In order to explore more complex non-linear patterns in the dataset, machine learning methods have been explored, including artificial neural networks, gradient boosting and XGBoost. A preliminary assessment found that gradient boosting produced the strongest results (Duffy, 2019).
4.1 Decision trees and gradient boosting
At an elementary level, decision trees are akin to a flow chart in that each “node” represents a variable, each “branch” represents a decision and each “leaf” represents an outcome. It can be used effectively for classification and regression purposes, with an example of a simple decision tree shown in Fig. 3.
In the process of creating a decision tree, the algorithm partitions the dataset into subsets of variables of similar magnitudes, ascertaining the effectiveness of potential splits as it moves through the tree. In other words, the tree assesses the improvement in model score (or reduction in error) caused by creating the split. The algorithm converges when it can no longer gain further information through the creation of more splits or when it reaches a pre-specified limit imposed on the model, known as the model's “hyperparameters”. An example of a hyperparameter may include the number of levels in the tree or the minimum number of samples required in a leaf node.
Boosting methods are an extension of the basic decision tree algorithm whereby the algorithm uses a combination of trees, with each new tree learning from the mistakes of previous trees. In this way, the model constantly aims to remove or reduce any pattern that may be preeminent in the residuals or the error. This is a core principle of the gradient boosting algorithm (Friedman, 2001).
4.2 Input parameters
In order to produce a result that is reliable and not a product of overfitting, 80 % of the data was randomly designated as training data, with the remaining 20 % being designated as unseen testing data. This split was chosen in order to retain a sufficient amount of testing data so a more robust and reliable result could be produced.
The input parameters chosen were qc, the ratio between fs and qc (also known as the friction ratio Rf) and σ0′, with Rf chosen in lieu of fs so that the possibility of any interpretability issues associated with the collinearity between qc and fs was avoided. C′ was used as the output parameter.
The gradient boosting model used as part of this study was implemented using the MLPRegressor class of the scikit-learn toolbox version 0.20.3 (Pedregosa et al., 2011), with 5-fold cross-validation used for hyperparameter tuning.
The model produced an r2 score of 0.73 and 0.37 for the training and testing sets respectively, with 5-fold cross validation returning a mean score of 0.36 with standard deviation of 0.115. In the context of geotechnical engineering, this can be described as a “medium to strong correlation” as per the guidelines set out by Jakobsen (2014).
This model also returned feature importances of 0.34, 0.13 and 0.53 for qc, Rf and σ0′ respectively. These scores highlight the role each variable plays in the calculation of the C′, with qc and σ0′ being the more dominant features in determining the model output, perhaps largely due to the relative inaccuracy associated with friction sleeve measurements (Lunne et al., 1997).
Notwithstanding, Fig. 4 shows that both the training and testing curves fail to converge together at higher sample sizes. This is indicative of variance within the model, a problem that may be resolved by increasing the number of samples and thus allowing the learning curves to converge more closely, redolent of a well-fitted model.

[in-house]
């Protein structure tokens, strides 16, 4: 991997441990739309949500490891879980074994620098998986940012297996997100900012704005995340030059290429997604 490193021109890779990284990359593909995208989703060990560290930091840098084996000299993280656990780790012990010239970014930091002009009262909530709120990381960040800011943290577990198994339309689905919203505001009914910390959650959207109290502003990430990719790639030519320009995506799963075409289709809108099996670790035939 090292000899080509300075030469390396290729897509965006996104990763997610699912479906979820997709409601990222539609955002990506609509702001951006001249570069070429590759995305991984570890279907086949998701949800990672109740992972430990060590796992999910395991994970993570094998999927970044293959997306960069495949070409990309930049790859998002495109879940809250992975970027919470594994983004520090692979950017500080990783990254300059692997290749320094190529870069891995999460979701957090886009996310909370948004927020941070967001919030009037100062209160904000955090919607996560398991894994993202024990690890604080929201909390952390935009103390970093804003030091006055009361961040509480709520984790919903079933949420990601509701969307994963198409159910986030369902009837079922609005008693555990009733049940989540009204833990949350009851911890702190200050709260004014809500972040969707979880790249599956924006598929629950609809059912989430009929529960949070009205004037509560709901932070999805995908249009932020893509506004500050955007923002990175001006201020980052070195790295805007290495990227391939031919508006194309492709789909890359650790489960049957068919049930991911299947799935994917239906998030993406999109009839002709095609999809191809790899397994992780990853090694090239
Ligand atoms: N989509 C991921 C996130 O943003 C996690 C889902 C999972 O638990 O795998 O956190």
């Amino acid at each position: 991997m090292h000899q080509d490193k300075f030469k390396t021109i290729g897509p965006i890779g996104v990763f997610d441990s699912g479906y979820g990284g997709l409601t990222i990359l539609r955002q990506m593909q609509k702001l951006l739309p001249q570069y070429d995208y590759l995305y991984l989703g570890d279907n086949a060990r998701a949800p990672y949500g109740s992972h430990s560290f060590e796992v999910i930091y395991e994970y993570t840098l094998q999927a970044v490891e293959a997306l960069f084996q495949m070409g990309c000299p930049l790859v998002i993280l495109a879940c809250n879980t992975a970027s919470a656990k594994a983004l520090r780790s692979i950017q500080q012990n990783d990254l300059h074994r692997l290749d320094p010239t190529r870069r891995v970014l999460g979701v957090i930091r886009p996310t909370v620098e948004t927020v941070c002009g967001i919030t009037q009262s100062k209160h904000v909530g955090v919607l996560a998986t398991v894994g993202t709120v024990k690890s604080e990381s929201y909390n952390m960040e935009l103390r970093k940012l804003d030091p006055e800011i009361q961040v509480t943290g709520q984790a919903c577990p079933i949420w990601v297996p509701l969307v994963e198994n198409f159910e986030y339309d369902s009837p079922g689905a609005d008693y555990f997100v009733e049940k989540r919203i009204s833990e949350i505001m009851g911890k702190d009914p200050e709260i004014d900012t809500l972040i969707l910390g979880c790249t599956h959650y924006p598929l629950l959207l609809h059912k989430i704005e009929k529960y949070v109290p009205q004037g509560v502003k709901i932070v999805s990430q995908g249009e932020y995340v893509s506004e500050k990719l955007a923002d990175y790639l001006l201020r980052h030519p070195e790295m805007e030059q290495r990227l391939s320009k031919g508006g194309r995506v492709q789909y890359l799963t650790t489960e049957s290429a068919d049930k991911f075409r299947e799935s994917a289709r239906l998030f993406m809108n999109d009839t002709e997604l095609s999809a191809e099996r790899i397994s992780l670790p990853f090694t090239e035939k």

Furthermore, as illustrated by Fig. 5, there is significant fluctuation in the r2 score as the random state of the model is changed. In other words, if different training and testing sets are taken and if the model learns slightly differently compared to its last execution, the model score changes significantly. Based on a collective assessment of one hundred different random states, the median and maximum r2 scores obtained were 0.33 and 0.68 respectively. It is surmised that this instability is indicative of the variability and noise within the dataset, consequently leading to the presence of many local minima as the algorithms undergo gradient descent along the objective function. As a result of this, the model may be particularly prone to converging within these local minima, resulting in the dispersion of results as the random state is changed.
Consequently, it is recommended that further high-quality samples are sourced for the continued development of such an algorithm in order to yield a more complete convergence of the learning curves and to investigate the effect of the change of random state on the r2 score. Further development is also required into the automated process of pairing the CPTs to the oedometer tests, with a manual assessment taken where appropriate.
A major challenge in the geotechnical engineering industry is reducing the significant amount of error associated with settlement calculations. This research has aimed to minimise the error associated with settlement prediction models by refining the parameterisation process and reducing their subjectivity by implementing a gradient boosting model, returning the appropriate Koppejan parameter based on an input of solely CPT data.
The model produced has indicated that there is some promise in using such a method in developing a universal correlation for fine-grained soils in the Netherlands and is readily extendible to other settlement prediction models upon the provision of appropriate data. However, it is apparent that further high-quality samples are required in order to produce a more robust and stable model.
Nonetheless, the results show that machine learning methods offer a means of discovering patterns in data which simpler regression methods are unable to discover and with the refinement of the CPT data, more accurate models can be developed.
The dataset generated from this study is not publicly available due to commercial restrictions, however is available from the corresponding author on reasonable request.
KS and KD were involved in the data collection and data curation. KD performed the formal analysis using statistical models and visualisation under the supervision of KS and ML. KD wrote the paper with reviews by KS and ML. KS was involved in project administration.
The authors declare that they have no conflict of interest.
This article is part of the special issue “TISOLS: the Tenth International Symposium On Land Subsidence – living with subsidence”. It is a result of the Tenth International Symposium on Land Subsidence, Delft, the Netherlands, 17–21 May 2021.
The authors are extremely grateful for the support of colleagues at Fugro and University College Dublin. Special thanks go to Thijs Lukkezen of Fugro for his advice on the machine learning segment of the research, along with the supervisory committee at University College Dublin.
This research has been kindly supported by Fugro and forms part of the Master of Engineering programme at University College Dublin.